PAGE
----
Myths and misconceptions abound on Mt. Kilimanjaro. Some are harmless, while others can have a serious impact on your ability to reach the Roof of Africa.
Let’s look at seven common Kili myths and see why they’re misleading.
Myth: The Climb is Technically Challenging
Because Kili is one of the world’s Seven Summits, a misconception has arisen that you need special gear, training and technical skills to climb. The truth is, Kilimanjaro is no Everest; you don’t need any technical skills or special equipment. Leave the ropes and carabiners at home!
Still, reaching Kili’s peak is no walk in the park. You need to train for the physical challenges of trekking, and you should be prepared for high altitudes, frigid weather, long trekking days and some scrambling at Barranco Wall. Here’s what a typical Kili trek looks like.
Myth: Fitness Will Help You Prepare for Altitude Sickness
High up on Kilimanjaro, you’re going to breath a bit deeper. Low air pressure means the body must work harder to take in the same amount of air–this is true no matter how fit you are.
In fact, age, sex and physical fitness have zero effect on your likelihood of getting altitude sickness. There’s no way to train for it, and there’s no way to predict how it will impact you. The best way to prepare is to know what to expect and how you can mitigate the effects. Learn more about acclimatization and altitude here.
Myth: You Can Summit Quickly
Ready to race to Uhuru Peak in a short, brisk trek? Slow down! It’s easy to trek too fast and overexert yourself, leaving you exhausted and vulnerable to the effects of altitude.
“Pole, pole,” is something you’ll hear often on Kili; it’s Swahili for “slowly, slowly,” a reminder to slow down and walk an easier pace. Some trekkers employ the rest step, others prefer to manage their gait in other ways.
No matter your walking speed, a longer trek (6+ days) is almost always preferable to a faster one. Routes like the Western Approach and Grand Traverse offer ample acclimatization time, ultimately increasing your chances of summit success.
Myth: You Have to Eat Basic Meals
When you’re trekking for hours through Kili’s five climate zones, the last thing you want to do is eat unappetizing, boring meals that are slapped together carelessly. Uninspiring fare on Kili not only lacks nutrition but fails to provide the morale trekkers need to stay motivated on their ascent.
With Thomson, you’ll eat hearty, mountain-gourmet meals for breakfast, lunch and dinner every day of the trek. Thomson chefs design their menus to maximize nutrition and prepare you for the challenges ahead. Check out a sample menu here, and read a food blogger’s review of her meals on Kili here.
Myth: Trekking Kilimanjaro is an Individual Endeavor
Gone are the days of foolhardy solo summit excursions, when gutsy individuals climbed Kilimanjaro with nothing but their mettle and moxie. In the modern world, teamwork is everything. In fact, it’s illegal to trek Kilimanjaro without guides and permits, for good reason.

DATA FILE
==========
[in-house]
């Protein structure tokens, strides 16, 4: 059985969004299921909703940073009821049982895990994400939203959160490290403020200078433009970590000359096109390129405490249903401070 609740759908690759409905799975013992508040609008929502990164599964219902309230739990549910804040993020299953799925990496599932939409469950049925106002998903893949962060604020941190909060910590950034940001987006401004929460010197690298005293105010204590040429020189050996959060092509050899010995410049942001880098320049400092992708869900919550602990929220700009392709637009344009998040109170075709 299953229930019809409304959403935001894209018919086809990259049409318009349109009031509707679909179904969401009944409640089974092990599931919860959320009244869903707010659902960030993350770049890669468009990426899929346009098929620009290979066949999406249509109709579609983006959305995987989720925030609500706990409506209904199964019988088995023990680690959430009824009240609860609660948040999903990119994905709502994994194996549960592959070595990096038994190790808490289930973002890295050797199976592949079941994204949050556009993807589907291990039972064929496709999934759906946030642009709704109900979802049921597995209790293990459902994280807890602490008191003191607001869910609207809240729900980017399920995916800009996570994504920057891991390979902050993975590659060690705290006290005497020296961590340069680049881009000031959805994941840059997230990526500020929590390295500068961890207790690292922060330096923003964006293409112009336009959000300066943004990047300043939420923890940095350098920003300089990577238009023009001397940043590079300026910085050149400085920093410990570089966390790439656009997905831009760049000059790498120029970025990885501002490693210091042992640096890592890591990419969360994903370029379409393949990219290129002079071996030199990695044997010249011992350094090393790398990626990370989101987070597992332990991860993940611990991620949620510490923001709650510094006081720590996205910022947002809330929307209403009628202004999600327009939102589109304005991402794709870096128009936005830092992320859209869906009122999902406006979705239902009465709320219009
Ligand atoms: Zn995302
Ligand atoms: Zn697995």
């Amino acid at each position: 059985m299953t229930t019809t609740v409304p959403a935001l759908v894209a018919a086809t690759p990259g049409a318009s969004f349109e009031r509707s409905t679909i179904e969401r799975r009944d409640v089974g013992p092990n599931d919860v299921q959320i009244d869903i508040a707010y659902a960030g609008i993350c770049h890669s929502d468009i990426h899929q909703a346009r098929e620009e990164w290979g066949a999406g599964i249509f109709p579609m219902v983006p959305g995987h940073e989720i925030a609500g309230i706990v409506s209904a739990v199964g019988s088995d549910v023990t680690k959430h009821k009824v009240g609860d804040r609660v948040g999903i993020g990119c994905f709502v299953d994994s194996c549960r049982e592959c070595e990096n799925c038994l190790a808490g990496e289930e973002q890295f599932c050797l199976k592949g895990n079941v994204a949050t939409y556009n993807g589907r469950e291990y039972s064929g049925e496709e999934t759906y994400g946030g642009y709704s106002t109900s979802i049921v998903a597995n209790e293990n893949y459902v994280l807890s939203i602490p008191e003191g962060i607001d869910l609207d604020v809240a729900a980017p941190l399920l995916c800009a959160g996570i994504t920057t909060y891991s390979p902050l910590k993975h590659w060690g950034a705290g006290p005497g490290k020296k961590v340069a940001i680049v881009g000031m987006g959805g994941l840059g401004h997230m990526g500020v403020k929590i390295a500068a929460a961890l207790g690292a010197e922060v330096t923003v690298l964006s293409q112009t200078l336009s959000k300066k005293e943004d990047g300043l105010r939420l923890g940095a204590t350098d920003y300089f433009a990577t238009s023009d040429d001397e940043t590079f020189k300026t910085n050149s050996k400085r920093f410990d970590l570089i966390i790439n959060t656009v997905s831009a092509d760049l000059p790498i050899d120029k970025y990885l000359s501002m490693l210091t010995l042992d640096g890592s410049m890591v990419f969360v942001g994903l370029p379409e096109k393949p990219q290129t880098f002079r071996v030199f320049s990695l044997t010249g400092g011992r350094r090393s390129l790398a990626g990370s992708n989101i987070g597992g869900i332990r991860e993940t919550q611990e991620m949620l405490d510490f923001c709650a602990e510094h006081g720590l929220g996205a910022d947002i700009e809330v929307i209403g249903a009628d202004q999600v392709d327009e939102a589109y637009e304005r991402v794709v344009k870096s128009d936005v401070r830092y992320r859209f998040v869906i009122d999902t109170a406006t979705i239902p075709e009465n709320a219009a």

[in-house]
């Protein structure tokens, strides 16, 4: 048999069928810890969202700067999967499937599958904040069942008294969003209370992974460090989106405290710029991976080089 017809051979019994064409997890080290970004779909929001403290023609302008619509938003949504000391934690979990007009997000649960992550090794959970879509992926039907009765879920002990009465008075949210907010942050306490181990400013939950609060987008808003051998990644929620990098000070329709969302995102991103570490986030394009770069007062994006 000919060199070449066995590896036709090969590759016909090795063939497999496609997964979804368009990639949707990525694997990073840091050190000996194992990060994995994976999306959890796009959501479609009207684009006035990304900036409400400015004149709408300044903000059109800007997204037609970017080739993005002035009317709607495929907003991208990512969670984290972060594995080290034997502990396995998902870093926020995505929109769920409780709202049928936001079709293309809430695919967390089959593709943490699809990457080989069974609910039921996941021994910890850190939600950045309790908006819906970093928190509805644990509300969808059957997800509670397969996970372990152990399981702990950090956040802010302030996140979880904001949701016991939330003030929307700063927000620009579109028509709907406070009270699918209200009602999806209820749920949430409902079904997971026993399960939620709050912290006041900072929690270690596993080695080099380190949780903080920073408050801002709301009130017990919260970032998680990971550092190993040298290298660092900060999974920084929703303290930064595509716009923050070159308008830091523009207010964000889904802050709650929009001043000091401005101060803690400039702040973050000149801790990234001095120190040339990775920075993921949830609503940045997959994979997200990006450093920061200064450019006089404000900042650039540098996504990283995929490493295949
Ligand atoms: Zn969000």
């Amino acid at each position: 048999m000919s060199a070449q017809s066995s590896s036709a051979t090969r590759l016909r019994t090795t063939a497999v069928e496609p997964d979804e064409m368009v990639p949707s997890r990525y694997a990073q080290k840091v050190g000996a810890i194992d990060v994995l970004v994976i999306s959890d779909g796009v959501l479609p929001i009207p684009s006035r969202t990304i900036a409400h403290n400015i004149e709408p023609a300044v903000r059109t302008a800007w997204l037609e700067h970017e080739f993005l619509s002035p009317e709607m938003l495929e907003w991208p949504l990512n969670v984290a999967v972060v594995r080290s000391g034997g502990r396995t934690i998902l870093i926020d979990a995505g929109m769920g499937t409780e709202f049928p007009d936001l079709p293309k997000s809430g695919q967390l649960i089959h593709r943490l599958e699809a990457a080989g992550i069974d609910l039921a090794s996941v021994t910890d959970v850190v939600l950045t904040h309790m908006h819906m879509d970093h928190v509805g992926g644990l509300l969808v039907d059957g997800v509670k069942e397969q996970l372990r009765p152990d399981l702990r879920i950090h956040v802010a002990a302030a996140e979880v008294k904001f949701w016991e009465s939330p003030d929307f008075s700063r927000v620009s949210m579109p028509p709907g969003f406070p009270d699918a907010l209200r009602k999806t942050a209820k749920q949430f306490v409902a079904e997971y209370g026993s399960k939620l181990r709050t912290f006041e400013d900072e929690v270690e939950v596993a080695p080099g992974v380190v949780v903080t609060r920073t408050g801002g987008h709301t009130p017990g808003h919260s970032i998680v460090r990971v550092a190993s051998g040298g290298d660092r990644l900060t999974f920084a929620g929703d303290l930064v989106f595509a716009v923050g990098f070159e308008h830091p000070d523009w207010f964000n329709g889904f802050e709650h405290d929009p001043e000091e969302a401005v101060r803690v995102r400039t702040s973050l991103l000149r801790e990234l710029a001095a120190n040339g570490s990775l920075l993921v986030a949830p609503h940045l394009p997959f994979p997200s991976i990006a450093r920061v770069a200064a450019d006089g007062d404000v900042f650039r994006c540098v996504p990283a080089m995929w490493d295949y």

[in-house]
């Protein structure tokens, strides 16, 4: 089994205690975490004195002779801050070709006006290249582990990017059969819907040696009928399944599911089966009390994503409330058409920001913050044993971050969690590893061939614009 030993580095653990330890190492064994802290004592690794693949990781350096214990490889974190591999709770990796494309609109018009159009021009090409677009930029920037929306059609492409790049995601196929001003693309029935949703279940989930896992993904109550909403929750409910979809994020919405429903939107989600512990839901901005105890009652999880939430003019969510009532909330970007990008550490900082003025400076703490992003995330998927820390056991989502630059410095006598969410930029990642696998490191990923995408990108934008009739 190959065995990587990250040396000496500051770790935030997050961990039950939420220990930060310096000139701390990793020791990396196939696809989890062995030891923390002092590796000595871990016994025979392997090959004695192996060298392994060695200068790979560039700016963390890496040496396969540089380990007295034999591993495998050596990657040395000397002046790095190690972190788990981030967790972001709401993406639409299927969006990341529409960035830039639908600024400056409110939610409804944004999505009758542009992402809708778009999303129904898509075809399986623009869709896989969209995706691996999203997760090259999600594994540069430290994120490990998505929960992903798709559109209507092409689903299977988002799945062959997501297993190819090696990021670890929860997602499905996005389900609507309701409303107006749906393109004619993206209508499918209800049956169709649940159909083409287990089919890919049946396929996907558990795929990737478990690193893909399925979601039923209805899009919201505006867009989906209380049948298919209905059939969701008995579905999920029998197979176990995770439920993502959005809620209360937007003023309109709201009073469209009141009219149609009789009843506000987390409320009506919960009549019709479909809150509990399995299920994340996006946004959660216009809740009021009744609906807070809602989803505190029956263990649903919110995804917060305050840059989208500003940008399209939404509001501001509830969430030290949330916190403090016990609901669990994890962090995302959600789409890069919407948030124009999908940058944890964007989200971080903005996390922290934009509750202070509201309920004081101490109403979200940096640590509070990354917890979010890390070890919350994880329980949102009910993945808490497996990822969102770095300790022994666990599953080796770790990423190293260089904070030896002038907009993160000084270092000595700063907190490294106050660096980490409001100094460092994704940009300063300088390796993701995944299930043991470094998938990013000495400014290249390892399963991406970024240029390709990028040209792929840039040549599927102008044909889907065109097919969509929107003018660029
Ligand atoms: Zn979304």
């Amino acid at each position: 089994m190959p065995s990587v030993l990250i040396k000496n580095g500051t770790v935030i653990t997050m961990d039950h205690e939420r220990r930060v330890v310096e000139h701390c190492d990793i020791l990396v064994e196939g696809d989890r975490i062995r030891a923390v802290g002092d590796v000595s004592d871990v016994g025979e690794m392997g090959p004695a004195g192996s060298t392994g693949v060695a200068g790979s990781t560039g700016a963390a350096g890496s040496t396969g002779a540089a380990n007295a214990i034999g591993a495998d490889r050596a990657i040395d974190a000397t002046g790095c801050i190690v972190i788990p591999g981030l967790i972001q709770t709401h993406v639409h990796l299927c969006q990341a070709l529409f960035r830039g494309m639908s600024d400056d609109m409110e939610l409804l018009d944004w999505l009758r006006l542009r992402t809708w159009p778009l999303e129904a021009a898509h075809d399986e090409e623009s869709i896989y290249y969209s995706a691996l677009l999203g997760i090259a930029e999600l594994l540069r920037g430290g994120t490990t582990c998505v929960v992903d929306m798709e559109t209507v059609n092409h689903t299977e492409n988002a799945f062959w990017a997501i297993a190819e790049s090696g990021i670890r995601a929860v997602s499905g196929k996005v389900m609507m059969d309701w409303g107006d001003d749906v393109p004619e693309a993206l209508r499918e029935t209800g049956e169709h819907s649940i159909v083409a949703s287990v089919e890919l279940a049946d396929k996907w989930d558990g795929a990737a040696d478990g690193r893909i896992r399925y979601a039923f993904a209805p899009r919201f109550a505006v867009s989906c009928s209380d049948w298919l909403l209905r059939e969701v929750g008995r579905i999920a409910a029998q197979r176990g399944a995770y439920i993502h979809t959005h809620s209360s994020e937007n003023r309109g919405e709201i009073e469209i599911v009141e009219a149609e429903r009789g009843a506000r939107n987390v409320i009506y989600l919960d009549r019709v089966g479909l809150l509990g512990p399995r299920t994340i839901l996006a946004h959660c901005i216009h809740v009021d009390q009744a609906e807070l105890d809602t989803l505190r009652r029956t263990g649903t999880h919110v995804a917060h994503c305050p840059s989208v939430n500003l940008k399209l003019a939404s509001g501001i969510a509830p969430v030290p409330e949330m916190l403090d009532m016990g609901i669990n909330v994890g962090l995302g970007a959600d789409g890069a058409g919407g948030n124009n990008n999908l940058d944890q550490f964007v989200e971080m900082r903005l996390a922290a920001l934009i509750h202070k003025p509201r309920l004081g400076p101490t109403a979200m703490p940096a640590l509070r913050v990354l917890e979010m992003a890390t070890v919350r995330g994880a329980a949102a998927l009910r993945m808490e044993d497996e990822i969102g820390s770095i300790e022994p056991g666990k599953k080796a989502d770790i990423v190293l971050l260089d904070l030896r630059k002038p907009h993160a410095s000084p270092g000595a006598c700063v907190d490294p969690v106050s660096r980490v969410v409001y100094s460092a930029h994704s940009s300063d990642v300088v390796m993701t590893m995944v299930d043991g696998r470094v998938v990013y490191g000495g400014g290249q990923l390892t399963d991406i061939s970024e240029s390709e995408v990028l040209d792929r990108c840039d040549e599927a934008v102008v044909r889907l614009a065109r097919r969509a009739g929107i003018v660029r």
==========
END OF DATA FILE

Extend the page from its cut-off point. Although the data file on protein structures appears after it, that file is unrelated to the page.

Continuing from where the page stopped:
Climbing Kilimanjaro requires so many resources: food, water, cookstoves, tents, clothing, medical supplies and more. That’s why every Thomson trek is supported by a team of porters that shoulder virtually all of that weight, so you can focus on the trek.
Every Thomson trek is also led by WFR-certified, veteran guides, who know how to respond to any challenging situation you might face on the mountainside.
Myth: The Summit is All that Matters
Some trekkers consider summit success the only important aspect of their journey. They believe the trek itself is merely a means to an end–the end being the Roof of Africa.
While Thomson guests boast a 98% summit success rate, most find a substantial pleasure in the challenges, triumphs and camaraderie of the ascent itself.
Just ask trekker David James, who descended before the summit with his daughter once she began to experience altitude sickness:
“Overall, the ascent was a marvelous experience…We were happy to have seen the mountain up close and personal, but not in the least disappointed not to have summited. We had a wonderful time on our expedition.”
Myth: Hiring Porters is Inherently Unethical
Porters are an essential part of every Kilimanjaro trek. They carry the gear, cook the food and ensure trek logistics run smoothly. Unfortunately, it’s common to see budget trekking outfits treat their porters poorly to cut costs.
Thomson doesn’t. In fact, Thomson sets the “premier standard for ethical treatment of Kilimanjaro Porters,” according to the Kilimanjaro Porters Assistance Project (KPAP). Fairness has always been one of our top priorities.
- Thomson porters are among the highest paid on the mountain
- Thomson porters are paid electronically into individual bank accounts, with fair tip distribution
- Thomson porters receive professional gear, eat three meals a day and adhere to carrying-weight maximums